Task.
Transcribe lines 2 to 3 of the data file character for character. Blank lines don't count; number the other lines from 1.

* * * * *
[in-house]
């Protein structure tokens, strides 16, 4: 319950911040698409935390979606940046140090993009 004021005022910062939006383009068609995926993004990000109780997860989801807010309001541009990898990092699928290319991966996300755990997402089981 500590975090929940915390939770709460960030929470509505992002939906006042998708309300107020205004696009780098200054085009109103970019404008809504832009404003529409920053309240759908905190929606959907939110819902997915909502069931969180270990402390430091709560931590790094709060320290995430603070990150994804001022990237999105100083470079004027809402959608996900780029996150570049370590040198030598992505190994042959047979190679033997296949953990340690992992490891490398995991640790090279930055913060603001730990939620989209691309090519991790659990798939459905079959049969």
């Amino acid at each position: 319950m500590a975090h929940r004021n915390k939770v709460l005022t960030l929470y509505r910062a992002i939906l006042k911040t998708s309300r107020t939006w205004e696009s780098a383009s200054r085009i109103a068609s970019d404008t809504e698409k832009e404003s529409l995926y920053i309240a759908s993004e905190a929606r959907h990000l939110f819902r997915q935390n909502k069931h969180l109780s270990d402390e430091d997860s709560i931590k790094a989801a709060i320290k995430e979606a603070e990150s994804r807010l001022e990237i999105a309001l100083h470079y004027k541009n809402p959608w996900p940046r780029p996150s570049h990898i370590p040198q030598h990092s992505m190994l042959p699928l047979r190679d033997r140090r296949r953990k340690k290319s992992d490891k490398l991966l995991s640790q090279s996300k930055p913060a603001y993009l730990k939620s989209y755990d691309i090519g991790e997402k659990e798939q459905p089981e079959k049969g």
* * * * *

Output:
């Protein structure tokens, strides 16, 4: 319950911040698409935390979606940046140090993009 004021005022910062939006383009068609995926993004990000109780997860989801807010309001541009990898990092699928290319991966996300755990997402089981 500590975090929940915390939770709460960030929470509505992002939906006042998708309300107020205004696009780098200054085009109103970019404008809504832009404003529409920053309240759908905190929606959907939110819902997915909502069931969180270990402390430091709560931590790094709060320290995430603070990150994804001022990237999105100083470079004027809402959608996900780029996150570049370590040198030598992505190994042959047979190679033997296949953990340690992992490891490398995991640790090279930055913060603001730990939620989209691309090519991790659990798939459905079959049969």
């Amino acid at each position: 319950m500590a975090h929940r004021n915390k939770v709460l005022t960030l929470y509505r910062a992002i939906l006042k911040t998708s309300r107020t939006w205004e696009s780098a383009s200054r085009i109103a068609s970019d404008t809504e698409k832009e404003s529409l995926y920053i309240a759908s993004e905190a929606r959907h990000l939110f819902r997915q935390n909502k069931h969180l109780s270990d402390e430091d997860s709560i931590k790094a989801a709060i320290k995430e979606a603070e990150s994804r807010l001022e990237i999105a309001l100083h470079y004027k541009n809402p959608w996900p940046r780029p996150s570049h990898i370590p040198q030598h990092s992505m190994l042959p699928l047979r190679d033997r140090r296949r953990k340690k290319s992992d490891k490398l991966l995991s640790q090279s996300k930055p913060a603001y993009l730990k939620s989209y755990d691309i090519g991790e997402k659990e798939q459905p089981e079959k049969g």